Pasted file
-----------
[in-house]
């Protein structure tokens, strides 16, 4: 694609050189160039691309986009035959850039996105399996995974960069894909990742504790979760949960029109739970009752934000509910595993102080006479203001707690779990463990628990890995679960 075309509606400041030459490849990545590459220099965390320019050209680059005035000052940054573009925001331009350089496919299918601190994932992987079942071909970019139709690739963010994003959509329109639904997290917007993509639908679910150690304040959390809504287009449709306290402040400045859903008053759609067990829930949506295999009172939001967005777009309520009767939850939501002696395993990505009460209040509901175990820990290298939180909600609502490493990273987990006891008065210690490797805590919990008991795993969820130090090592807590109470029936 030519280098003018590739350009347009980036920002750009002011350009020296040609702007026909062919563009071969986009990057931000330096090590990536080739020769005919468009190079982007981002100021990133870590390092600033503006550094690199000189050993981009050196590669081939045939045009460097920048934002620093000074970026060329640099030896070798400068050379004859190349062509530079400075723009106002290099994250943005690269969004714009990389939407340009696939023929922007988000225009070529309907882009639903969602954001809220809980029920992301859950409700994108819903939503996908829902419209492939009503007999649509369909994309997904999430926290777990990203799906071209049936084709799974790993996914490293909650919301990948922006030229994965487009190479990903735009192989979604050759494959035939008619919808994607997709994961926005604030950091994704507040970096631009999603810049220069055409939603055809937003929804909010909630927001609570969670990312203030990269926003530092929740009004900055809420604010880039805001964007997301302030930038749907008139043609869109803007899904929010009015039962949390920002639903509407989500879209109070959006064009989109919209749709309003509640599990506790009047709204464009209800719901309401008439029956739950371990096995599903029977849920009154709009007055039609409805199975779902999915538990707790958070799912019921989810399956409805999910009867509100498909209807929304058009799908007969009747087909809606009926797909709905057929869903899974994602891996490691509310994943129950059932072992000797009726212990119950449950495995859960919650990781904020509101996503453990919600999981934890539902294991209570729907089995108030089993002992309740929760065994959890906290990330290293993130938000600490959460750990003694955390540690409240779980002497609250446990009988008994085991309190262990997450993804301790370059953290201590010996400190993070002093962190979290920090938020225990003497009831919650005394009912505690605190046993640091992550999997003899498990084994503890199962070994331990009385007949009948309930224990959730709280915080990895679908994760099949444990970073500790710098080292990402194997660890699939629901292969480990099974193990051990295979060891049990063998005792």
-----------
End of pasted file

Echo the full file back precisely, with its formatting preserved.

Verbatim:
[in-house]
């Protein structure tokens, strides 16, 4: 694609050189160039691309986009035959850039996105399996995974960069894909990742504790979760949960029109739970009752934000509910595993102080006479203001707690779990463990628990890995679960 075309509606400041030459490849990545590459220099965390320019050209680059005035000052940054573009925001331009350089496919299918601190994932992987079942071909970019139709690739963010994003959509329109639904997290917007993509639908679910150690304040959390809504287009449709306290402040400045859903008053759609067990829930949506295999009172939001967005777009309520009767939850939501002696395993990505009460209040509901175990820990290298939180909600609502490493990273987990006891008065210690490797805590919990008991795993969820130090090592807590109470029936 030519280098003018590739350009347009980036920002750009002011350009020296040609702007026909062919563009071969986009990057931000330096090590990536080739020769005919468009190079982007981002100021990133870590390092600033503006550094690199000189050993981009050196590669081939045939045009460097920048934002620093000074970026060329640099030896070798400068050379004859190349062509530079400075723009106002290099994250943005690269969004714009990389939407340009696939023929922007988000225009070529309907882009639903969602954001809220809980029920992301859950409700994108819903939503996908829902419209492939009503007999649509369909994309997904999430926290777990990203799906071209049936084709799974790993996914490293909650919301990948922006030229994965487009190479990903735009192989979604050759494959035939008619919808994607997709994961926005604030950091994704507040970096631009999603810049220069055409939603055809937003929804909010909630927001609570969670990312203030990269926003530092929740009004900055809420604010880039805001964007997301302030930038749907008139043609869109803007899904929010009015039962949390920002639903509407989500879209109070959006064009989109919209749709309003509640599990506790009047709204464009209800719901309401008439029956739950371990096995599903029977849920009154709009007055039609409805199975779902999915538990707790958070799912019921989810399956409805999910009867509100498909209807929304058009799908007969009747087909809606009926797909709905057929869903899974994602891996490691509310994943129950059932072992000797009726212990119950449950495995859960919650990781904020509101996503453990919600999981934890539902294991209570729907089995108030089993002992309740929760065994959890906290990330290293993130938000600490959460750990003694955390540690409240779980002497609250446990009988008994085991309190262990997450993804301790370059953290201590010996400190993070002093962190979290920090938020225990003497009831919650005394009912505690605190046993640091992550999997003899498990084994503890199962070994331990009385007949009948309930224990959730709280915080990895679908994760099949444990970073500790710098080292990402194997660890699939629901292969480990099974193990051990295979060891049990063998005792």